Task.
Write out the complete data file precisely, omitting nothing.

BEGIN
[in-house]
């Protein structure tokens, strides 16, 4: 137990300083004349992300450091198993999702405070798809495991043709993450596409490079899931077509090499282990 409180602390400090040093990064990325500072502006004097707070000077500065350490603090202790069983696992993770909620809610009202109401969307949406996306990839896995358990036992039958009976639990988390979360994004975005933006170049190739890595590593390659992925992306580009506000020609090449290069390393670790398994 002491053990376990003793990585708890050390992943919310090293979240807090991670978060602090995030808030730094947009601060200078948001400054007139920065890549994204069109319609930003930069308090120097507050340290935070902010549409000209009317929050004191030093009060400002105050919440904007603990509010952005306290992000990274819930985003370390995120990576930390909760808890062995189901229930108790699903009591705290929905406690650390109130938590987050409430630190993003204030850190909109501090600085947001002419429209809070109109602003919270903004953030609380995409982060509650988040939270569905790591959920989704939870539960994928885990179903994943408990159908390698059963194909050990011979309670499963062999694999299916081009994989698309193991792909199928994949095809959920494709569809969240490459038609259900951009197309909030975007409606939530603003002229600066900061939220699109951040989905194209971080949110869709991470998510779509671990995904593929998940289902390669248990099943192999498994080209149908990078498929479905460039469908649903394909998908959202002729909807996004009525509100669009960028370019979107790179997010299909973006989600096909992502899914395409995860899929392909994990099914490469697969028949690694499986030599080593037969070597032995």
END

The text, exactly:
[in-house]
């Protein structure tokens, strides 16, 4: 137990300083004349992300450091198993999702405070798809495991043709993450596409490079899931077509090499282990 409180602390400090040093990064990325500072502006004097707070000077500065350490603090202790069983696992993770909620809610009202109401969307949406996306990839896995358990036992039958009976639990988390979360994004975005933006170049190739890595590593390659992925992306580009506000020609090449290069390393670790398994 002491053990376990003793990585708890050390992943919310090293979240807090991670978060602090995030808030730094947009601060200078948001400054007139920065890549994204069109319609930003930069308090120097507050340290935070902010549409000209009317929050004191030093009060400002105050919440904007603990509010952005306290992000990274819930985003370390995120990576930390909760808890062995189901229930108790699903009591705290929905406690650390109130938590987050409430630190993003204030850190909109501090600085947001002419429209809070109109602003919270903004953030609380995409982060509650988040939270569905790591959920989704939870539960994928885990179903994943408990159908390698059963194909050990011979309670499963062999694999299916081009994989698309193991792909199928994949095809959920494709569809969240490459038609259900951009197309909030975007409606939530603003002229600066900061939220699109951040989905194209971080949110869709991470998510779509671990995904593929998940289902390669248990099943192999498994080209149908990078498929479905460039469908649903394909998908959202002729909807996004009525509100669009960028370019979107790179997010299909973006989600096909992502899914395409995860899929392909994990099914490469697969028949690694499986030599080593037969070597032995």